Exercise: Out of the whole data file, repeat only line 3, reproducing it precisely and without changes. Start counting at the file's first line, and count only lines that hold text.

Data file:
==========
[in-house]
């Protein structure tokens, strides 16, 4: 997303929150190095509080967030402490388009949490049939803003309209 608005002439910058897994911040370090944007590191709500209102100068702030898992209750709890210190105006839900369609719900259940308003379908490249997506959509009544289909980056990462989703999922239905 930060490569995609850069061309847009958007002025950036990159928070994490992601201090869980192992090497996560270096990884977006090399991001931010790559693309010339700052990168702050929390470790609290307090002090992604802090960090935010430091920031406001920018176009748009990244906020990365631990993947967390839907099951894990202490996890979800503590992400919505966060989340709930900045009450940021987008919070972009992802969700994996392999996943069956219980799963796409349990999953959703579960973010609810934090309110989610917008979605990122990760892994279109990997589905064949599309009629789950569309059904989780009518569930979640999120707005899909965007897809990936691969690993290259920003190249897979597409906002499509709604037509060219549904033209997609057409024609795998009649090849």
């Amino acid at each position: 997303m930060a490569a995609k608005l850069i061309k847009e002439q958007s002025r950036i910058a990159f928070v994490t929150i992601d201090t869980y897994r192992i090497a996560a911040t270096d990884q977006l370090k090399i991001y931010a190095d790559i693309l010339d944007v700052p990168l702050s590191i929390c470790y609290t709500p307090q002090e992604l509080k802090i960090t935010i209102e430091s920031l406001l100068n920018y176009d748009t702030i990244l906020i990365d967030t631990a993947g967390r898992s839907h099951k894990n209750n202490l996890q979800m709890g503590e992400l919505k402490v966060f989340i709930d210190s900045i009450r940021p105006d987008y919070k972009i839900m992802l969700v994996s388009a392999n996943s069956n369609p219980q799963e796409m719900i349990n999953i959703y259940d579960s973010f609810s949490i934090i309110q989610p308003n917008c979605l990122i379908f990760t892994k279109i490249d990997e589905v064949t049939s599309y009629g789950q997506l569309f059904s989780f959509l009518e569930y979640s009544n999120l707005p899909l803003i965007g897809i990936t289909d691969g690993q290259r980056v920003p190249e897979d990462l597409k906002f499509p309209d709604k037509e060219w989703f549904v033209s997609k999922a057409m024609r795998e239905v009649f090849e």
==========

């Amino acid at each position: 997303m930060a490569a995609k608005l850069i061309k847009e002439q958007s002025r950036i910058a990159f928070v994490t929150i992601d201090t869980y897994r192992i090497a996560a911040t270096d990884q977006l370090k090399i991001y931010a190095d790559i693309l010339d944007v700052p990168l702050s590191i929390c470790y609290t709500p307090q002090e992604l509080k802090i960090t935010i209102e430091s920031l406001l100068n920018y176009d748009t702030i990244l906020i990365d967030t631990a993947g967390r898992s839907h099951k894990n209750n202490l996890q979800m709890g503590e992400l919505k402490v966060f989340i709930d210190s900045i009450r940021p105006d987008y919070k972009i839900m992802l969700v994996s388009a392999n996943s069956n369609p219980q799963e796409m719900i349990n999953i959703y259940d579960s973010f609810s949490i934090i309110q989610p308003n917008c979605l990122i379908f990760t892994k279109i490249d990997e589905v064949t049939s599309y009629g789950q997506l569309f059904s989780f959509l009518e569930y979640s009544n999120l707005p899909l803003i965007g897809i990936t289909d691969g690993q290259r980056v920003p190249e897979d990462l597409k906002f499509p309209d709604k037509e060219w989703f549904v033209s997609k999922a057409m024609r795998e239905v009649f090849e």